'Devil's Rock,' need for additional blasting, hold up Rochester solar project

By Andrea Ray | Jan 09, 2018
Photo by: Andrea Ray Planning Board members Ben Bailey and Arnie Johnson.

Rochester — A historic boulder in Rochester, supposedly marked by the devil himself, and the stone surrounding it are causing problems for a proposed solar farm slated to be built on Mattapoisett Road.

Called "Devil's Rock," the landmark supposedly features a footprint that early settlers thought was left by the devil. When the project was proposed, abutters and the Rochester Historical Society argued that the rock should remain protected from any construction. The Planning Board agreed, and provided that stipulation in its approval of the solar farm.

It turns out, the board learned Tuesday, that the rock is part of a larger rock outcropping, which was only discovered by Clean Energy Collective after the solar company began digging at the site.

There has been a cease-and-desist on construction at the site, located at 268 Mattapoisett Road, since the discrepancies were discovered and reported to the Planning Board.

Instead of the 300 cubic yards of material that the company intended to and was approved to remove via controlled blasting, it may have to remove as much as 1,300 cubic yards, thanks to the additional rock uncovered around Devil's Rock.

That requires Planning Board approval, but members were concerned about such a significant change to the original plan.

"The grades have changed significantly and the stormwater management [the company] proposed won't work if they don't get the rock outcropping down to the approved levels," explained Ken Motta, the town's consulting engineer. "It needs a whole new regrading plan, because I have nothing to go on."

Clean Energy project manager Doug Carton told the board that he was hoping to get approval for the additional rock removal on Tuesday.

"We're working on a very tight schedule," he said. "I'm hoping you'll approve the changes intended to get to approval standards without a new plan, so we can move on this as soon as possible."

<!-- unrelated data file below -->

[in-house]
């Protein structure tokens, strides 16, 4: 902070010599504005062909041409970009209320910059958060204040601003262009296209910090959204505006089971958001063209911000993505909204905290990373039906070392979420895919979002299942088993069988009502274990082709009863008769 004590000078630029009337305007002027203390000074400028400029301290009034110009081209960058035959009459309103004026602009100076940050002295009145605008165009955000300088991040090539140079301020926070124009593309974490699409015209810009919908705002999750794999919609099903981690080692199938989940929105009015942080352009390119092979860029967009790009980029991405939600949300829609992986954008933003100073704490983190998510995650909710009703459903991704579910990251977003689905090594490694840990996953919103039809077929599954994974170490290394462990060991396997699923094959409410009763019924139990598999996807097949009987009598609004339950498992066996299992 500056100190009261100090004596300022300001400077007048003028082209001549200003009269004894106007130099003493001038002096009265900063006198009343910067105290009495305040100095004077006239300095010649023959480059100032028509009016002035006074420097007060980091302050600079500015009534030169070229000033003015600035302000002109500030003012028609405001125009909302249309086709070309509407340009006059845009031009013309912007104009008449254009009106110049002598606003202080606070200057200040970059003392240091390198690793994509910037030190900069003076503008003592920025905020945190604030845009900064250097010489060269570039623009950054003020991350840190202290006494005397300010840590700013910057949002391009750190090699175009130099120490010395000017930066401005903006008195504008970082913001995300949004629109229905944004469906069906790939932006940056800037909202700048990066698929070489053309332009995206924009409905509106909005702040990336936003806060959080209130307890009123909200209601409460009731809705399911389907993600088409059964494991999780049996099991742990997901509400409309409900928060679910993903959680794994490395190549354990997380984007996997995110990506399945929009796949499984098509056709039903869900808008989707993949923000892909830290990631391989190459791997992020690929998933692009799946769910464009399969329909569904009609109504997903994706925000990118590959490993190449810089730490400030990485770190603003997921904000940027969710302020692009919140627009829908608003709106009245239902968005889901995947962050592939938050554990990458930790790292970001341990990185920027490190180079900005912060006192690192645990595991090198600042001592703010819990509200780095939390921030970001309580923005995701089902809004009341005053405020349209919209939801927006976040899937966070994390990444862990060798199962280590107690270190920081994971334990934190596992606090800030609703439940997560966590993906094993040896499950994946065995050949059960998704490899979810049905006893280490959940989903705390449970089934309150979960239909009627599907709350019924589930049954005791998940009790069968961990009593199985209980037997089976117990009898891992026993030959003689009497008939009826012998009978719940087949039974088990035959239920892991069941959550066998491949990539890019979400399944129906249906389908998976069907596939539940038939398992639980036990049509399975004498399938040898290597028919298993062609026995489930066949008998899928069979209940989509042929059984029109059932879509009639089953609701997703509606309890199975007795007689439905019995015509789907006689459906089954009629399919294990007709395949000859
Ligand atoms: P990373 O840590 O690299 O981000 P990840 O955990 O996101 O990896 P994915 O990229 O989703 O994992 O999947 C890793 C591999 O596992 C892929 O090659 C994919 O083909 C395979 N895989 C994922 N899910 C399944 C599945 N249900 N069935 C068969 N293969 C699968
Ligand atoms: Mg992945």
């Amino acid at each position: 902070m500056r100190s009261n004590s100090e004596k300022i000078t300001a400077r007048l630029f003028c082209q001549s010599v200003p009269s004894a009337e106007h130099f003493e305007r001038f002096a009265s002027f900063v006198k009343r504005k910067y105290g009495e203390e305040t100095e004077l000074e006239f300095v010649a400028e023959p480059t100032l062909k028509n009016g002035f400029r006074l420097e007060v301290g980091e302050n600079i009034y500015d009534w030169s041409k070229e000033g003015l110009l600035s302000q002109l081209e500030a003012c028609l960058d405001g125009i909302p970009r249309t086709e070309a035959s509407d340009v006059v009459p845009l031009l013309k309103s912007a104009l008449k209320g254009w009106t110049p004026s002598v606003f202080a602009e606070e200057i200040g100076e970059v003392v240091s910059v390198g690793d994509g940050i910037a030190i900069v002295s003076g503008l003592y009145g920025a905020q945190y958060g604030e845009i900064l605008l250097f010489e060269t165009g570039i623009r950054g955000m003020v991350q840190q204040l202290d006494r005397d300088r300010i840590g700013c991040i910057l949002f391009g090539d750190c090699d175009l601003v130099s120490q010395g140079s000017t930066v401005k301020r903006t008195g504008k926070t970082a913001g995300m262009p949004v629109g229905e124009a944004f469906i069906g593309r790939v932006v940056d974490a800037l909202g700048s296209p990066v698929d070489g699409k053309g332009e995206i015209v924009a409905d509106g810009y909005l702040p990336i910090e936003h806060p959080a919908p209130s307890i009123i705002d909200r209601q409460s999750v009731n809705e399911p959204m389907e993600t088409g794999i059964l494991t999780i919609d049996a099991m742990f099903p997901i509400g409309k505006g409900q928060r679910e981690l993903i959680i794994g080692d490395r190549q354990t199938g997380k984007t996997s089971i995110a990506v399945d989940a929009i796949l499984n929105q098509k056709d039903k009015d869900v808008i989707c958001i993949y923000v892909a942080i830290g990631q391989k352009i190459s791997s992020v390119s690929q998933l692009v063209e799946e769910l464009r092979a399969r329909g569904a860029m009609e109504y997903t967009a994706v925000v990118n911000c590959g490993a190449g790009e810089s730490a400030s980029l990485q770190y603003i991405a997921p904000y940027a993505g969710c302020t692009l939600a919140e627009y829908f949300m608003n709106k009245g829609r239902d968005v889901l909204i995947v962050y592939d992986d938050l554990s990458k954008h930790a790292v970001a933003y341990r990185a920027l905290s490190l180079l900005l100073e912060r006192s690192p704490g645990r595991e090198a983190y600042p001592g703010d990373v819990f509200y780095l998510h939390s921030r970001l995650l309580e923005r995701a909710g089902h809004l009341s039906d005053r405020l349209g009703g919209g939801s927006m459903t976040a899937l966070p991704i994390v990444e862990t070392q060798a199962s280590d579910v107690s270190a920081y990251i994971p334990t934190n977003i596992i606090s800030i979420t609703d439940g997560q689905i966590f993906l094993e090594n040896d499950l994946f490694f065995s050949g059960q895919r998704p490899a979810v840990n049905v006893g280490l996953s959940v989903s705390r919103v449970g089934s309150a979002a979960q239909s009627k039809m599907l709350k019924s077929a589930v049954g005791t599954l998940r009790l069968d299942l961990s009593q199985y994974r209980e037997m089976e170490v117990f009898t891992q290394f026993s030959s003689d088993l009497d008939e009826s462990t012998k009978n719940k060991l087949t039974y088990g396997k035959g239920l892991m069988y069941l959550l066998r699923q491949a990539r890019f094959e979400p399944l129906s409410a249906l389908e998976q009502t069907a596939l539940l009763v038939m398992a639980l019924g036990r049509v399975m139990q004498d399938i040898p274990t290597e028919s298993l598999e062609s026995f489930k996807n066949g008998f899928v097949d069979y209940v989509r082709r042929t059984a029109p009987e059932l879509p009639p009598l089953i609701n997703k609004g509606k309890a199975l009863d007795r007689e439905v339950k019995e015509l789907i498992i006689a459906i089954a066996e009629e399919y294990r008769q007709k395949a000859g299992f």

But Planning Board members were not willing to sign off on the change. Some said the company would need an engineer to create a new site plan. Another suggestion was to schedule a public hearing to allow residents to weigh in on whether the company should be allowed to blast additional stone.

Either way, a wait would be involved that likely would not fit into the company's timeline.

Noting that drafting a new site plan or waiting the required two weeks for a public hearing to be advertised would each result in a wait for the company, Planning Board member Ben Bailey had an another idea.

"Pick one" approach, Bailey said, "and in the meantime, send someone out to drill into the rock and see if you can get any of it removed with just a drill and a hammer. If you do that, we won't need a public hearing, and you can just continue."

Carton and Johnson both agreed with the idea. Johnson said he was willing to suspend the cease-and-desist order for contractors to test the hammer-and-stone theory only.

Meanwhile, Borrego Solar's plan for a solar farm at the intersection of Mendell and Rounseville Road faced less criticism from the board.

Borrego Solar representative Steve Long, the project's civil engineer, said that the plan for screening now included a five-foot stockade fence on top of a two-foot earthen berm.

"How sure are you that there are no rock ledges in the area, considering what we just heard?" asked Planning Board member John DiMaggio.

"We've dug and tested everywhere, even the wooded areas," Long assured him.

"I like your method better," DiMaggio reasoned.

Borrego Solar's plan for the solar project at the intersection of Mendell and Rounseville Road. (Photo by: Andrea Ray)
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